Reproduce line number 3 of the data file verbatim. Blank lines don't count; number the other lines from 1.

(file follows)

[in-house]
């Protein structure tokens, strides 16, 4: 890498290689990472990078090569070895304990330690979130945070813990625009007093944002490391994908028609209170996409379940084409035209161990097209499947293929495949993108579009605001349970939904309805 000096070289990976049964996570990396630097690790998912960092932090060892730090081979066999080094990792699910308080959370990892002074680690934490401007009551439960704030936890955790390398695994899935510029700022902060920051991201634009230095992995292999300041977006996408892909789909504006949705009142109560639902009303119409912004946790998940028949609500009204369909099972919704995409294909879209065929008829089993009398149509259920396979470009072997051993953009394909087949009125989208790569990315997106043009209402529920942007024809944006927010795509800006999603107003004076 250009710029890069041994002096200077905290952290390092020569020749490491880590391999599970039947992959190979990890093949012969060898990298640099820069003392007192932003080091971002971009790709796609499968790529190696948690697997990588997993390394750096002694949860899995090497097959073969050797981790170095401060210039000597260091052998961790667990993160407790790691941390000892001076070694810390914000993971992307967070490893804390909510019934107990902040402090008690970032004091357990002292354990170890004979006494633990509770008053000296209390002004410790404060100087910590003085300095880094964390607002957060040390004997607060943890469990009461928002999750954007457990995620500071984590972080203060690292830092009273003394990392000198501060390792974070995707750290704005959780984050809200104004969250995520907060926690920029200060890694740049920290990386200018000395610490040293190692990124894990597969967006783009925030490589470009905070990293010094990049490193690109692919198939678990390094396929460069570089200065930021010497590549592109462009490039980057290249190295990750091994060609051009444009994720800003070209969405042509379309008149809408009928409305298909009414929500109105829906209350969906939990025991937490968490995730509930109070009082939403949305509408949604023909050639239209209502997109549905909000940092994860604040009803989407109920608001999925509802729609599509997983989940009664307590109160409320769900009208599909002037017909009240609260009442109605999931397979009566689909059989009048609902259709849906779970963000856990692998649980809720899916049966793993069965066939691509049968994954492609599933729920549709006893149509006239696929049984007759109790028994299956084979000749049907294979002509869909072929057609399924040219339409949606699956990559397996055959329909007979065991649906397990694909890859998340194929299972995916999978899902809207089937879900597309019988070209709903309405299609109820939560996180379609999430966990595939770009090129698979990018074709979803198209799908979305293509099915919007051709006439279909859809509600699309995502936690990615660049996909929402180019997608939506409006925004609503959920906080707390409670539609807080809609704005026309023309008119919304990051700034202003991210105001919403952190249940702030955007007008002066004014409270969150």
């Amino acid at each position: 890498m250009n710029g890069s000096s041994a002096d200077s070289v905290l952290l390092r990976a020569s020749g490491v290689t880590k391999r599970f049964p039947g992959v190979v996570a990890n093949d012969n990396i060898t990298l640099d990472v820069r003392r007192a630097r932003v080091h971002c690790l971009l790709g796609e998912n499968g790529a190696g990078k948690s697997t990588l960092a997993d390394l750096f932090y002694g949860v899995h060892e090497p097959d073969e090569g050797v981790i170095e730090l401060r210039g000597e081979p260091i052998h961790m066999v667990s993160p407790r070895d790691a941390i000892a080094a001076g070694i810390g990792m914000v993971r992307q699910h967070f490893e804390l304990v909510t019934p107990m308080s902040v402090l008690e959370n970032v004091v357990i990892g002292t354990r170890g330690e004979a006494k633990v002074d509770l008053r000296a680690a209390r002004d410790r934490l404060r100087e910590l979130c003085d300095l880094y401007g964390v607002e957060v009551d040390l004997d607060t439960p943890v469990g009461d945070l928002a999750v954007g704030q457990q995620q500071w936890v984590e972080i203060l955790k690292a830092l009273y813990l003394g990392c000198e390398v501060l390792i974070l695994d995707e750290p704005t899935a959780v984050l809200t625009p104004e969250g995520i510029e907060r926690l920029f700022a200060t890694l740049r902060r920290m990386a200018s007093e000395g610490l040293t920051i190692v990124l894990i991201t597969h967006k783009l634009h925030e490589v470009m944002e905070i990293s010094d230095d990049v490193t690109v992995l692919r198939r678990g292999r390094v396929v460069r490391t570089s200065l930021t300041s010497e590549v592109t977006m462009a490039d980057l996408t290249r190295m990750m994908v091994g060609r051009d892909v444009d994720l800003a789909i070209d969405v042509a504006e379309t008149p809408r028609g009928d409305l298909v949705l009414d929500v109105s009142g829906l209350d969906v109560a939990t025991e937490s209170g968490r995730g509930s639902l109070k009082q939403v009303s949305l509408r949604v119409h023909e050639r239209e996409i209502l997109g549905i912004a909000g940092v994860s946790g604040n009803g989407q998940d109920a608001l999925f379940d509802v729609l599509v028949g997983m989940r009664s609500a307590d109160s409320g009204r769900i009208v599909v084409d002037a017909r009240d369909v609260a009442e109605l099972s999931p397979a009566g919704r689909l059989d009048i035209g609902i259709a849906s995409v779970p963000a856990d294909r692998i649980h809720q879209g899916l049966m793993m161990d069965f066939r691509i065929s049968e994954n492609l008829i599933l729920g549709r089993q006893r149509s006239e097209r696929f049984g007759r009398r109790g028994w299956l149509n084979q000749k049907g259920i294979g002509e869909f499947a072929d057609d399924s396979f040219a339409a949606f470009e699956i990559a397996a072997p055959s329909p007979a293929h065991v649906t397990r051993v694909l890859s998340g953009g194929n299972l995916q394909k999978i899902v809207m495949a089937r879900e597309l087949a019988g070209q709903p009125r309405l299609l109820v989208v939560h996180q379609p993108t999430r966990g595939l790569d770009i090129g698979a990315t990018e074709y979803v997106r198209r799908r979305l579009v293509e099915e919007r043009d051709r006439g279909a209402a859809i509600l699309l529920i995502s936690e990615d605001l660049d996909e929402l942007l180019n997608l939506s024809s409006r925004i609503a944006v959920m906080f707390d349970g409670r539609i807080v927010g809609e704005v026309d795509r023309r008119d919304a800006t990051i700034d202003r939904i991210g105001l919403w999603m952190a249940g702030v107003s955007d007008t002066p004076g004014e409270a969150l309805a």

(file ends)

């Amino acid at each position: 890498m250009n710029g890069s000096s041994a002096d200077s070289v905290l952290l390092r990976a020569s020749g490491v290689t880590k391999r599970f049964p039947g992959v190979v996570a990890n093949d012969n990396i060898t990298l640099d990472v820069r003392r007192a630097r932003v080091h971002c690790l971009l790709g796609e998912n499968g790529a190696g990078k948690s697997t990588l960092a997993d390394l750096f932090y002694g949860v899995h060892e090497p097959d073969e090569g050797v981790i170095e730090l401060r210039g000597e081979p260091i052998h961790m066999v667990s993160p407790r070895d790691a941390i000892a080094a001076g070694i810390g990792m914000v993971r992307q699910h967070f490893e804390l304990v909510t019934p107990m308080s902040v402090l008690e959370n970032v004091v357990i990892g002292t354990r170890g330690e004979a006494k633990v002074d509770l008053r000296a680690a209390r002004d410790r934490l404060r100087e910590l979130c003085d300095l880094y401007g964390v607002e957060v009551d040390l004997d607060t439960p943890v469990g009461d945070l928002a999750v954007g704030q457990q995620q500071w936890v984590e972080i203060l955790k690292a830092l009273y813990l003394g990392c000198e390398v501060l390792i974070l695994d995707e750290p704005t899935a959780v984050l809200t625009p104004e969250g995520i510029e907060r926690l920029f700022a200060t890694l740049r902060r920290m990386a200018s007093e000395g610490l040293t920051i190692v990124l894990i991201t597969h967006k783009l634009h925030e490589v470009m944002e905070i990293s010094d230095d990049v490193t690109v992995l692919r198939r678990g292999r390094v396929v460069r490391t570089s200065l930021t300041s010497e590549v592109t977006m462009a490039d980057l996408t290249r190295m990750m994908v091994g060609r051009d892909v444009d994720l800003a789909i070209d969405v042509a504006e379309t008149p809408r028609g009928d409305l298909v949705l009414d929500v109105s009142g829906l209350d969906v109560a939990t025991e937490s209170g968490r995730g509930s639902l109070k009082q939403v009303s949305l509408r949604v119409h023909e050639r239209e996409i209502l997109g549905i912004a909000g940092v994860s946790g604040n009803g989407q998940d109920a608001l999925f379940d509802v729609l599509v028949g997983m989940r009664s609500a307590d109160s409320g009204r769900i009208v599909v084409d002037a017909r009240d369909v609260a009442e109605l099972s999931p397979a009566g919704r689909l059989d009048i035209g609902i259709a849906s995409v779970p963000a856990d294909r692998i649980h809720q879209g899916l049966m793993m161990d069965f066939r691509i065929s049968e994954n492609l008829i599933l729920g549709r089993q006893r149509s006239e097209r696929f049984g007759r009398r109790g028994w299956l149509n084979q000749k049907g259920i294979g002509e869909f499947a072929d057609d399924s396979f040219a339409a949606f470009e699956i990559a397996a072997p055959s329909p007979a293929h065991v649906t397990r051993v694909l890859s998340g953009g194929n299972l995916q394909k999978i899902v809207m495949a089937r879900e597309l087949a019988g070209q709903p009125r309405l299609l109820v989208v939560h996180q379609p993108t999430r966990g595939l790569d770009i090129g698979a990315t990018e074709y979803v997106r198209r799908r979305l579009v293509e099915e919007r043009d051709r006439g279909a209402a859809i509600l699309l529920i995502s936690e990615d605001l660049d996909e929402l942007l180019n997608l939506s024809s409006r925004i609503a944006v959920m906080f707390d349970g409670r539609i807080v927010g809609e704005v026309d795509r023309r008119d919304a800006t990051i700034d202003r939904i991210g105001l919403w999603m952190a249940g702030v107003s955007d007008t002066p004076g004014e409270a969150l309805a």